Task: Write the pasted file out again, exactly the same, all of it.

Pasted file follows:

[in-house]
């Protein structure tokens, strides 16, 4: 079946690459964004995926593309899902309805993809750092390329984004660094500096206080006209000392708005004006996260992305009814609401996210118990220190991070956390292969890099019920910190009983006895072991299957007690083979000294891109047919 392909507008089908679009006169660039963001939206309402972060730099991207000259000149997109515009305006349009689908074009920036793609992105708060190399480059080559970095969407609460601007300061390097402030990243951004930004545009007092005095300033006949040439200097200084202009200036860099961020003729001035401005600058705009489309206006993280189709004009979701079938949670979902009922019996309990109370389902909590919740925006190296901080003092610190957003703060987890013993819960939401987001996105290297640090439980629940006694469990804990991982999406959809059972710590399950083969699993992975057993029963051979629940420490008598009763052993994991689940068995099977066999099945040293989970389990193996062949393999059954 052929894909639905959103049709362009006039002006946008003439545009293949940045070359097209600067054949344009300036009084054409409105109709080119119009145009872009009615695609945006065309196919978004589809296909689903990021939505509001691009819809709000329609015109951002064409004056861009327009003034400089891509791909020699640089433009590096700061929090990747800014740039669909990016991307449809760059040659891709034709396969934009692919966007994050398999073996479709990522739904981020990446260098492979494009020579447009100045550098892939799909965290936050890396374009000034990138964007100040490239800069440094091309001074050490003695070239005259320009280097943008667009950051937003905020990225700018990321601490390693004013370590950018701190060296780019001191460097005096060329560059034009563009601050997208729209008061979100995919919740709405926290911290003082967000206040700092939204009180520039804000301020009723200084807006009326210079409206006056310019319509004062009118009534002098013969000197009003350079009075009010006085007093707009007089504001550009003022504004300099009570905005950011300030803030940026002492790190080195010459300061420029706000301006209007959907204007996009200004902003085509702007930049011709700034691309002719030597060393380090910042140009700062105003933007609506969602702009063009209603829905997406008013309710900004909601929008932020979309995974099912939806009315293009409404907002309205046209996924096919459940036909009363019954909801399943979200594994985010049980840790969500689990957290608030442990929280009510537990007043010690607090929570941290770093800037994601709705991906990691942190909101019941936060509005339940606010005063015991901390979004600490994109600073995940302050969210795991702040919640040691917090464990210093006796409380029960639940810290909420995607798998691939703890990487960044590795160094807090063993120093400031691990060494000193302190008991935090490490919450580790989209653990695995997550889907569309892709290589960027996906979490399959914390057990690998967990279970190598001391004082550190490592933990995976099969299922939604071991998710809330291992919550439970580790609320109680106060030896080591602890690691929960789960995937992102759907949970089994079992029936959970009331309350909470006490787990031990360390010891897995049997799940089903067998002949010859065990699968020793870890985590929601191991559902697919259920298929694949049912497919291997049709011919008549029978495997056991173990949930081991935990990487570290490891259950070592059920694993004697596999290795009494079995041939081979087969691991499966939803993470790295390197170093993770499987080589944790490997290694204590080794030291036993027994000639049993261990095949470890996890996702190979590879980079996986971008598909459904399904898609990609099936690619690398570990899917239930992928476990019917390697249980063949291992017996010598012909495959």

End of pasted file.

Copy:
[in-house]
């Protein structure tokens, strides 16, 4: 079946690459964004995926593309899902309805993809750092390329984004660094500096206080006209000392708005004006996260992305009814609401996210118990220190991070956390292969890099019920910190009983006895072991299957007690083979000294891109047919 392909507008089908679009006169660039963001939206309402972060730099991207000259000149997109515009305006349009689908074009920036793609992105708060190399480059080559970095969407609460601007300061390097402030990243951004930004545009007092005095300033006949040439200097200084202009200036860099961020003729001035401005600058705009489309206006993280189709004009979701079938949670979902009922019996309990109370389902909590919740925006190296901080003092610190957003703060987890013993819960939401987001996105290297640090439980629940006694469990804990991982999406959809059972710590399950083969699993992975057993029963051979629940420490008598009763052993994991689940068995099977066999099945040293989970389990193996062949393999059954 052929894909639905959103049709362009006039002006946008003439545009293949940045070359097209600067054949344009300036009084054409409105109709080119119009145009872009009615695609945006065309196919978004589809296909689903990021939505509001691009819809709000329609015109951002064409004056861009327009003034400089891509791909020699640089433009590096700061929090990747800014740039669909990016991307449809760059040659891709034709396969934009692919966007994050398999073996479709990522739904981020990446260098492979494009020579447009100045550098892939799909965290936050890396374009000034990138964007100040490239800069440094091309001074050490003695070239005259320009280097943008667009950051937003905020990225700018990321601490390693004013370590950018701190060296780019001191460097005096060329560059034009563009601050997208729209008061979100995919919740709405926290911290003082967000206040700092939204009180520039804000301020009723200084807006009326210079409206006056310019319509004062009118009534002098013969000197009003350079009075009010006085007093707009007089504001550009003022504004300099009570905005950011300030803030940026002492790190080195010459300061420029706000301006209007959907204007996009200004902003085509702007930049011709700034691309002719030597060393380090910042140009700062105003933007609506969602702009063009209603829905997406008013309710900004909601929008932020979309995974099912939806009315293009409404907002309205046209996924096919459940036909009363019954909801399943979200594994985010049980840790969500689990957290608030442990929280009510537990007043010690607090929570941290770093800037994601709705991906990691942190909101019941936060509005339940606010005063015991901390979004600490994109600073995940302050969210795991702040919640040691917090464990210093006796409380029960639940810290909420995607798998691939703890990487960044590795160094807090063993120093400031691990060494000193302190008991935090490490919450580790989209653990695995997550889907569309892709290589960027996906979490399959914390057990690998967990279970190598001391004082550190490592933990995976099969299922939604071991998710809330291992919550439970580790609320109680106060030896080591602890690691929960789960995937992102759907949970089994079992029936959970009331309350909470006490787990031990360390010891897995049997799940089903067998002949010859065990699968020793870890985590929601191991559902697919259920298929694949049912497919291997049709011919008549029978495997056991173990949930081991935990990487570290490891259950070592059920694993004697596999290795009494079995041939081979087969691991499966939803993470790295390197170093993770499987080589944790490997290694204590080794030291036993027994000639049993261990095949470890996890996702190979590879980079996986971008598909459904399904898609990609099936690619690398570990899917239930992928476990019917390697249980063949291992017996010598012909495959």